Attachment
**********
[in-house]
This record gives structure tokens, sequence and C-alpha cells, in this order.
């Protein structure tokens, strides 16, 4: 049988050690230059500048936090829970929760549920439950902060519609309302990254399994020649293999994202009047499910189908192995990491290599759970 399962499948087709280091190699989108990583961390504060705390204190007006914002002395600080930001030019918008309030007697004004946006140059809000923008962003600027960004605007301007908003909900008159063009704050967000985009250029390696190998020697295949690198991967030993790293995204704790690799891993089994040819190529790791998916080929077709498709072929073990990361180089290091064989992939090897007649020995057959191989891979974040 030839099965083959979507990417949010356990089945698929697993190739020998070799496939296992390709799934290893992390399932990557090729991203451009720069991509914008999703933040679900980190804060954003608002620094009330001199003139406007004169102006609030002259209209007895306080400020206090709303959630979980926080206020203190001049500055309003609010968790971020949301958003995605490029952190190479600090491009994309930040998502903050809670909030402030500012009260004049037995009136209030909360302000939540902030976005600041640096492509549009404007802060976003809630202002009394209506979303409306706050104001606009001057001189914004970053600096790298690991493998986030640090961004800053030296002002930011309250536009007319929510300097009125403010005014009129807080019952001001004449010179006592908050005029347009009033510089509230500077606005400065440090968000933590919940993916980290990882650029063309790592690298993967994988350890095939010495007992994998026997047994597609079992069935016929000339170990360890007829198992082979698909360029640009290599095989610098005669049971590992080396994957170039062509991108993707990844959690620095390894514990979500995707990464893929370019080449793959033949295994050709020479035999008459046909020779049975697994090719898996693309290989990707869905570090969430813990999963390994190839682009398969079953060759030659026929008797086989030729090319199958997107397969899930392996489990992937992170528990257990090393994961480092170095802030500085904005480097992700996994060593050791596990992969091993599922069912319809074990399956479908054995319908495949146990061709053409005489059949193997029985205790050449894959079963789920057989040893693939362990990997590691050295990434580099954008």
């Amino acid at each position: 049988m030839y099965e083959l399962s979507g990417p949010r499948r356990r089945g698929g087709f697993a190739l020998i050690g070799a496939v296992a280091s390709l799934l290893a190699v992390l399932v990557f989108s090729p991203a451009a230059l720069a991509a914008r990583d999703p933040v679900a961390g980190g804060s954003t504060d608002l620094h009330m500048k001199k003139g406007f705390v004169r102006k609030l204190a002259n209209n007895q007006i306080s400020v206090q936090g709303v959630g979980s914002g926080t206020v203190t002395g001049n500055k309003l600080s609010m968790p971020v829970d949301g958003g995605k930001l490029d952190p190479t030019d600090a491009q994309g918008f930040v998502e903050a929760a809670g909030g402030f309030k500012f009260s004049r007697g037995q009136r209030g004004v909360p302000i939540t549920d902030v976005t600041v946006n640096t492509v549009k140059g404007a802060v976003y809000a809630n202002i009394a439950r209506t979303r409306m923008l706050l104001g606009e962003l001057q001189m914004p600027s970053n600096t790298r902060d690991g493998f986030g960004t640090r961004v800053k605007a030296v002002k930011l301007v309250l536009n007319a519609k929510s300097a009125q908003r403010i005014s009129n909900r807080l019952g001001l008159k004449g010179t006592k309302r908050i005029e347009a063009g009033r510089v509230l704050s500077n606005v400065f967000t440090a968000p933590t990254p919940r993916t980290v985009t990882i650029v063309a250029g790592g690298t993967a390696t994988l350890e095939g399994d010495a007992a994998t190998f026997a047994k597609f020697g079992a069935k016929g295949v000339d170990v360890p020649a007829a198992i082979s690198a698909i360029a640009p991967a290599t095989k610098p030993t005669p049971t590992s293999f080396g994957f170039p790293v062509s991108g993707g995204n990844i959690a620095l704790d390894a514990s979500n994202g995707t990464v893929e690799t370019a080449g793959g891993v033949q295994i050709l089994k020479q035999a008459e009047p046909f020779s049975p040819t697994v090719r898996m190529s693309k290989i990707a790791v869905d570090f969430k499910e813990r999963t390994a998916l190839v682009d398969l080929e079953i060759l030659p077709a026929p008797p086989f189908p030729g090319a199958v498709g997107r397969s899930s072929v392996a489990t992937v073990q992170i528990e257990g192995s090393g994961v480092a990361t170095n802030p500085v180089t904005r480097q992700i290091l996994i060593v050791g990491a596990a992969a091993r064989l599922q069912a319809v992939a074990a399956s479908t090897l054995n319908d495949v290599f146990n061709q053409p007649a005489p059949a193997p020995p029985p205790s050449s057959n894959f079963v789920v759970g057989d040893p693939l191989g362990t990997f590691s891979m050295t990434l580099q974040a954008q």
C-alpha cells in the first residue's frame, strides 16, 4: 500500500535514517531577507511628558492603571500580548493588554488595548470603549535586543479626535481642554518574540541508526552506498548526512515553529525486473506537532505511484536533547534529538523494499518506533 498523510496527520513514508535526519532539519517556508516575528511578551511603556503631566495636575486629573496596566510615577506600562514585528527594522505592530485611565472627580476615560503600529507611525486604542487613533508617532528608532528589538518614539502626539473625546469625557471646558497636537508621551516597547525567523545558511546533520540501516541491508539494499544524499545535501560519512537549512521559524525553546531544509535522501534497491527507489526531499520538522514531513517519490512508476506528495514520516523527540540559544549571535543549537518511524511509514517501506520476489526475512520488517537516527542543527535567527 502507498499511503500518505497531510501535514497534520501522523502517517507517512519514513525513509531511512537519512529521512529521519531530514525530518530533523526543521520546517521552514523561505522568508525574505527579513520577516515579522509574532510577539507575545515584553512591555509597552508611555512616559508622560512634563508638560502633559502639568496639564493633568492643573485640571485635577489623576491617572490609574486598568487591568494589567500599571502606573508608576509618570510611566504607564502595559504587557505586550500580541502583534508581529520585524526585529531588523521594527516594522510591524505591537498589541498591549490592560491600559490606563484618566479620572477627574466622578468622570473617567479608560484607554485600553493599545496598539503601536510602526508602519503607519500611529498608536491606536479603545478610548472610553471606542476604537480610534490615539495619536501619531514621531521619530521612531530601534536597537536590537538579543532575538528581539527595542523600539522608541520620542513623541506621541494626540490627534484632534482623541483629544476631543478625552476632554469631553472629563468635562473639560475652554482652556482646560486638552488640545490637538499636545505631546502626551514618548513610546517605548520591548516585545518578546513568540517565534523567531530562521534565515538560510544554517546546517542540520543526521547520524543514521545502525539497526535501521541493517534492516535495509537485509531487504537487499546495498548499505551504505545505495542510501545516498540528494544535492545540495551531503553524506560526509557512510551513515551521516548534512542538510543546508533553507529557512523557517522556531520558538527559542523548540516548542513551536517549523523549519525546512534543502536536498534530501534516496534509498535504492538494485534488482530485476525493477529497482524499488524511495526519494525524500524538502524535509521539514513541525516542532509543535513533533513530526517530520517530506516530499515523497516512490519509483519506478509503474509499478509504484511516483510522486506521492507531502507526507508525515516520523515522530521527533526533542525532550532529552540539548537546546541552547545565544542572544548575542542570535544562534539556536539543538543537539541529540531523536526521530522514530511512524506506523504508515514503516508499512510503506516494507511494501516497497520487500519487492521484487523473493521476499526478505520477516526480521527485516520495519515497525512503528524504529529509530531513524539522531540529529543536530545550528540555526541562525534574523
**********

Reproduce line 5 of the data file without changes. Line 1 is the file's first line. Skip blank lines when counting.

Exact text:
C-alpha cells in the first residue's frame, strides 16, 4: 500500500535514517531577507511628558492603571500580548493588554488595548470603549535586543479626535481642554518574540541508526552506498548526512515553529525486473506537532505511484536533547534529538523494499518506533 498523510496527520513514508535526519532539519517556508516575528511578551511603556503631566495636575486629573496596566510615577506600562514585528527594522505592530485611565472627580476615560503600529507611525486604542487613533508617532528608532528589538518614539502626539473625546469625557471646558497636537508621551516597547525567523545558511546533520540501516541491508539494499544524499545535501560519512537549512521559524525553546531544509535522501534497491527507489526531499520538522514531513517519490512508476506528495514520516523527540540559544549571535543549537518511524511509514517501506520476489526475512520488517537516527542543527535567527 502507498499511503500518505497531510501535514497534520501522523502517517507517512519514513525513509531511512537519512529521512529521519531530514525530518530533523526543521520546517521552514523561505522568508525574505527579513520577516515579522509574532510577539507575545515584553512591555509597552508611555512616559508622560512634563508638560502633559502639568496639564493633568492643573485640571485635577489623576491617572490609574486598568487591568494589567500599571502606573508608576509618570510611566504607564502595559504587557505586550500580541502583534508581529520585524526585529531588523521594527516594522510591524505591537498589541498591549490592560491600559490606563484618566479620572477627574466622578468622570473617567479608560484607554485600553493599545496598539503601536510602526508602519503607519500611529498608536491606536479603545478610548472610553471606542476604537480610534490615539495619536501619531514621531521619530521612531530601534536597537536590537538579543532575538528581539527595542523600539522608541520620542513623541506621541494626540490627534484632534482623541483629544476631543478625552476632554469631553472629563468635562473639560475652554482652556482646560486638552488640545490637538499636545505631546502626551514618548513610546517605548520591548516585545518578546513568540517565534523567531530562521534565515538560510544554517546546517542540520543526521547520524543514521545502525539497526535501521541493517534492516535495509537485509531487504537487499546495498548499505551504505545505495542510501545516498540528494544535492545540495551531503553524506560526509557512510551513515551521516548534512542538510543546508533553507529557512523557517522556531520558538527559542523548540516548542513551536517549523523549519525546512534543502536536498534530501534516496534509498535504492538494485534488482530485476525493477529497482524499488524511495526519494525524500524538502524535509521539514513541525516542532509543535513533533513530526517530520517530506516530499515523497516512490519509483519506478509503474509499478509504484511516483510522486506521492507531502507526507508525515516520523515522530521527533526533542525532550532529552540539548537546546541552547545565544542572544548575542542570535544562534539556536539543538543537539541529540531523536526521530522514530511512524506506523504508515514503516508499512510503506516494507511494501516497497520487500519487492521484487523473493521476499526478505520477516526480521527485516520495519515497525512503528524504529529509530531513524539522531540529529543536530545550528540555526541562525534574523